Central Michigan University will honor several outstanding faculty members at the 2016 Faculty Excellence Exhibition at 3 p.m. Wednesday, March 23, in Park Library Auditorium. President's and Provost's Awards, Excellence in Teaching Awards, the Faculty Distinguished Service Award, the Lorrie Ryan Memorial Teaching Award and the Student Choice Award for Excellence in Teaching will be presented at that time to 12 faculty members.
President's Award for Outstanding Research and Creative Activity
This honor was created to allow peers to select and recognize outstanding senior faculty members for scholarship of national and international merit.
Solomon Addis Getahun, history, is a distinguished scholar in the field of African and African diaspora history, with a special focus on contemporary Ethiopian refugee and immigrant communities in the United States. He has been awarded national-level funding for support of field research in Africa, including the prestigious Fulbright Scholarship. His impressive publication record spans the globe, and he has presented his research at countless conferences throughout his career.
Juan Peralta, physics, is an internationally recognized physicist pioneering the development of computational tools for non-collinear magnetism in the density functional theory framework. His work has been cited more than 3,000 times, and he has been invited to speak in countries around the world. Peralta has been at CMU since 2007 and was awarded the Provost's Award for Outstanding Research and Creative Activity in 2009. He has published work in some of physics' top journals, including Journal of Chemical Physics and Journal of Chemical Theory and Computation.
Provost's Award for Outstanding Research and Creative Activity
This honor was created to allow peers to select and recognize accomplished up-and-coming faculty members for scholarship of national and international merit.
Prakash Adhikari, political science and public administration, is a widely respected political scientist whose research focuses on comparative politics and international relations, with specific focus on civil war, forced migration and transitional justice. In just the past few years, his research has been widely published in several top-tier journals in the fields of political science, conflict resolution, sociology, anthropology and human rights.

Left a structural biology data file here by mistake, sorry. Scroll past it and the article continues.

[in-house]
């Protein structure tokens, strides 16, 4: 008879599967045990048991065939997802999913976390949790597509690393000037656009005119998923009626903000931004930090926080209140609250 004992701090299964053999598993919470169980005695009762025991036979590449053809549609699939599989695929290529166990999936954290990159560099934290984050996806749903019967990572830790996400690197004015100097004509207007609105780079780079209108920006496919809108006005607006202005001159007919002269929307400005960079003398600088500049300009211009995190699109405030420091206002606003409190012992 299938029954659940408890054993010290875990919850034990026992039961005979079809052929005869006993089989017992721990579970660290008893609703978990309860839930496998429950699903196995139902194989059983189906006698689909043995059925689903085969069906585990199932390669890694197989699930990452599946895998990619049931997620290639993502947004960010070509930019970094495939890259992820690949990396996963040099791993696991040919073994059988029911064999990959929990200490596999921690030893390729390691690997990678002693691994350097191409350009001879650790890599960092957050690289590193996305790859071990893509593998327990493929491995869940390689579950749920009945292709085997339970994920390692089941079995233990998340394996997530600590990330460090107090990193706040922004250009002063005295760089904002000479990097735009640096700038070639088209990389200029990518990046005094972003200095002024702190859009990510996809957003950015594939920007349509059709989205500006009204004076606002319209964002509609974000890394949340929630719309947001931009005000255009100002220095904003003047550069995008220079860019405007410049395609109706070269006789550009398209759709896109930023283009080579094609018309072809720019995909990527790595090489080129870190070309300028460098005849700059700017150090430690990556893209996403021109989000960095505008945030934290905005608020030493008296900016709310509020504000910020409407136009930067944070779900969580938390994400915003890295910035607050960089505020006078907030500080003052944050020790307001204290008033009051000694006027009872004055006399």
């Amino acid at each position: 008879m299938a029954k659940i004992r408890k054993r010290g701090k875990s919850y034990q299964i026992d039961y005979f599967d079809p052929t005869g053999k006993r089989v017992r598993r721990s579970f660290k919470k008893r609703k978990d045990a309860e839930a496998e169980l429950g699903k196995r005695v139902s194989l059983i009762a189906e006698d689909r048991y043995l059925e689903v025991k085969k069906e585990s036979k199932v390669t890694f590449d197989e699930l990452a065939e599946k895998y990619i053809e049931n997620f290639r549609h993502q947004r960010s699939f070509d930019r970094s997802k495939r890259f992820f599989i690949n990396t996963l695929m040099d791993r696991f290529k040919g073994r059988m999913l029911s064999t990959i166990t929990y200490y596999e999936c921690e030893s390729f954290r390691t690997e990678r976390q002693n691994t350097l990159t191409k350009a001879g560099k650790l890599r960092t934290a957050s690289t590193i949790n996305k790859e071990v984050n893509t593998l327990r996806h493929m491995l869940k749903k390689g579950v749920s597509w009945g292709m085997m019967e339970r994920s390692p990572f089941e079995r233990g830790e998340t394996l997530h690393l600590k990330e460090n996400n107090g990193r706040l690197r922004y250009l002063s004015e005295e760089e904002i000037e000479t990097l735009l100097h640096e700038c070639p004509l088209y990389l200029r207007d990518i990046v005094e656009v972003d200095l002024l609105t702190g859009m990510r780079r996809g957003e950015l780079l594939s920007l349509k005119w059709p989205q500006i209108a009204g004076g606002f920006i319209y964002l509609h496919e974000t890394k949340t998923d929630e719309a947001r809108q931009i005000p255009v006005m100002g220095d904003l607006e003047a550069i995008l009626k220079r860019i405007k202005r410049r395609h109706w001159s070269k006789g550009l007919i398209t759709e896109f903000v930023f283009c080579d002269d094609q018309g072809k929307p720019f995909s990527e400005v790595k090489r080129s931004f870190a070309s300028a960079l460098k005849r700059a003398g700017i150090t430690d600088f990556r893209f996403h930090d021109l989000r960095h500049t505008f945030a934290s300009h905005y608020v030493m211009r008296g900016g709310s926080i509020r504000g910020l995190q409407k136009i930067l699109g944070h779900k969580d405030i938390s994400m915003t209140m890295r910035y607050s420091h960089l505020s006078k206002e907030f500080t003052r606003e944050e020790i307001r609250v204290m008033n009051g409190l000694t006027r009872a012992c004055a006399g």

Benjamin Swarts, chemistry, uses his research in chemistry and biology to solve the mystery of the deadly disease tuberculosis. Since the creation of his CMU lab in 2013, Swarts has mentored many undergraduate and graduate student researchers and continues to do interdisciplinary work with scientists from around the country. He has published articles in several top journals in his field and has presented at conferences around the U.S.
Faculty Distinguished Service Award
The Office of the Provost created this award in 2002 to acknowledge faculty with a record of sustained and distinguished service.
Carl Lee, mathematics, has earned numerous awards during his tenure at CMU and was instrumental in developing one of the first data mining programs in the state.
Lorrie Ryan Memorial Excellence in Teaching Award
Given each year to a faculty member who inspires students through exemplary commitment to community service and demonstrates a profound mentorship and respect for others.
Carlin Borsheim-Black, English language and literature, is credited with building a strong sense of classroom community and interpersonal relationships, encouraging the celebration of diversity and differences of opinions.
Excellence in Teaching Awards
Created by the Academic Senate to provide special recognition to faculty members who exceed the usual standards and expectations.
Carlin Borsheim-Black, English language and literature, is described by her students as having unbridled enthusiasm for her subject matter and that her curiosity, intellect, empathy and passion for the discipline is contagious.
Joanne Dannenhoffer, biology, has a teaching philosophy that states, "I believe excellent teaching is active and engaging, relevant to everyday experiences, and mindful of what students need to learn for success in future courses and careers."
Alysa Lucas, communication and dramatic arts, approaches her teaching realizing that learning is challenging and exciting so her goal is to "fire up the classroom" to motivate students to engage, think, innovate and learn.
Jennifer Schisa, biology, is described by a colleague as a strong role model for young scientists by modeling scientific thinking in
the classroom, by providing challenging real world problem-solving exercises, and by encouraging deep thinking and spirited debate.
Catherine Willermet, sociology, anthropology and social work, says she designs classroom activities that allow students to deconstruct their biases adding students are inspired to work toward change when they feel injustice personally.
Student Choice Award for Excellence in Teaching
This award allows students to express their appreciation toward their professors and to recognize a faculty member for their excellence in overall instructional effectiveness.
Rachael Nelson, health sciences, is described by a nominee as always having an answer to problems that arose while encouraging students to find their own answers if at all possible. She is the type of professor that goes out of her way to give her students the best experience possible.